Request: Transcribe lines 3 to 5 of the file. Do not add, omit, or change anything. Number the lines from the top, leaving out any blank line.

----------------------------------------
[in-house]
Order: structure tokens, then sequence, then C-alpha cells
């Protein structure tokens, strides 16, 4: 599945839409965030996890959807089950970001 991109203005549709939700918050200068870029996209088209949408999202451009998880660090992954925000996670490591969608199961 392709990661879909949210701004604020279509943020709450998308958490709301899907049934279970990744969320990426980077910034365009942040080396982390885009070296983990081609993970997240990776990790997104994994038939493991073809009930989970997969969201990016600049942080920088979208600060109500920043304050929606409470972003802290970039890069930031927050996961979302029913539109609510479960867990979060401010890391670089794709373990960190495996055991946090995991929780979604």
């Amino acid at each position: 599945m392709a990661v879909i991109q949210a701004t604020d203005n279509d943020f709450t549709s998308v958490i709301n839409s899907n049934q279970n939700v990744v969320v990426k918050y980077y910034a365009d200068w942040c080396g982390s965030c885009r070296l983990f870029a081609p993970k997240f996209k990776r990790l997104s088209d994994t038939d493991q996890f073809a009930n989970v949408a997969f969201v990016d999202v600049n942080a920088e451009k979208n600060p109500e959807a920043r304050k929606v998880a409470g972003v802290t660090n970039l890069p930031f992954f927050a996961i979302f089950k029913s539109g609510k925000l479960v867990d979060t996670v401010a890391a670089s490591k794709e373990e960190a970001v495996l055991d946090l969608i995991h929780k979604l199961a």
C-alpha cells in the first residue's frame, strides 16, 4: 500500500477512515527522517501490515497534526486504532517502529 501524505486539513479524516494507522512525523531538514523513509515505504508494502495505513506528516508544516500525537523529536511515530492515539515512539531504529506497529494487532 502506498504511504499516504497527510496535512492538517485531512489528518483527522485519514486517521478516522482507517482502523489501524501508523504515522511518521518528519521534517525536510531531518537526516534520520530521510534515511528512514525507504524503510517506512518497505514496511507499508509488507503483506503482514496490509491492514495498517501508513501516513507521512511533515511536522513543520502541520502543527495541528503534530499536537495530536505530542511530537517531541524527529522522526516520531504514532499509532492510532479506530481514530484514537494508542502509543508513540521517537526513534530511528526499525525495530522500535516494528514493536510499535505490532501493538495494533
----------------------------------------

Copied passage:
């Protein structure tokens, strides 16, 4: 599945839409965030996890959807089950970001 991109203005549709939700918050200068870029996209088209949408999202451009998880660090992954925000996670490591969608199961 392709990661879909949210701004604020279509943020709450998308958490709301899907049934279970990744969320990426980077910034365009942040080396982390885009070296983990081609993970997240990776990790997104994994038939493991073809009930989970997969969201990016600049942080920088979208600060109500920043304050929606409470972003802290970039890069930031927050996961979302029913539109609510479960867990979060401010890391670089794709373990960190495996055991946090995991929780979604």
């Amino acid at each position: 599945m392709a990661v879909i991109q949210a701004t604020d203005n279509d943020f709450t549709s998308v958490i709301n839409s899907n049934q279970n939700v990744v969320v990426k918050y980077y910034a365009d200068w942040c080396g982390s965030c885009r070296l983990f870029a081609p993970k997240f996209k990776r990790l997104s088209d994994t038939d493991q996890f073809a009930n989970v949408a997969f969201v990016d999202v600049n942080a920088e451009k979208n600060p109500e959807a920043r304050k929606v998880a409470g972003v802290t660090n970039l890069p930031f992954f927050a996961i979302f089950k029913s539109g609510k925000l479960v867990d979060t996670v401010a890391a670089s490591k794709e373990e960190a970001v495996l055991d946090l969608i995991h929780k979604l199961a």
C-alpha cells in the first residue's frame, strides 16, 4: 500500500477512515527522517501490515497534526486504532517502529 501524505486539513479524516494507522512525523531538514523513509515505504508494502495505513506528516508544516500525537523529536511515530492515539515512539531504529506497529494487532 502506498504511504499516504497527510496535512492538517485531512489528518483527522485519514486517521478516522482507517482502523489501524501508523504515522511518521518528519521534517525536510531531518537526516534520520530521510534515511528512514525507504524503510517506512518497505514496511507499508509488507503483506503482514496490509491492514495498517501508513501516513507521512511533515511536522513543520502541520502543527495541528503534530499536537495530536505530542511530537517531541524527529522522526516520531504514532499509532492510532479506530481514530484514537494508542502509543508513540521517537526513534530511528526499525525495530522500535516494528514493536510499535505490532501493538495494533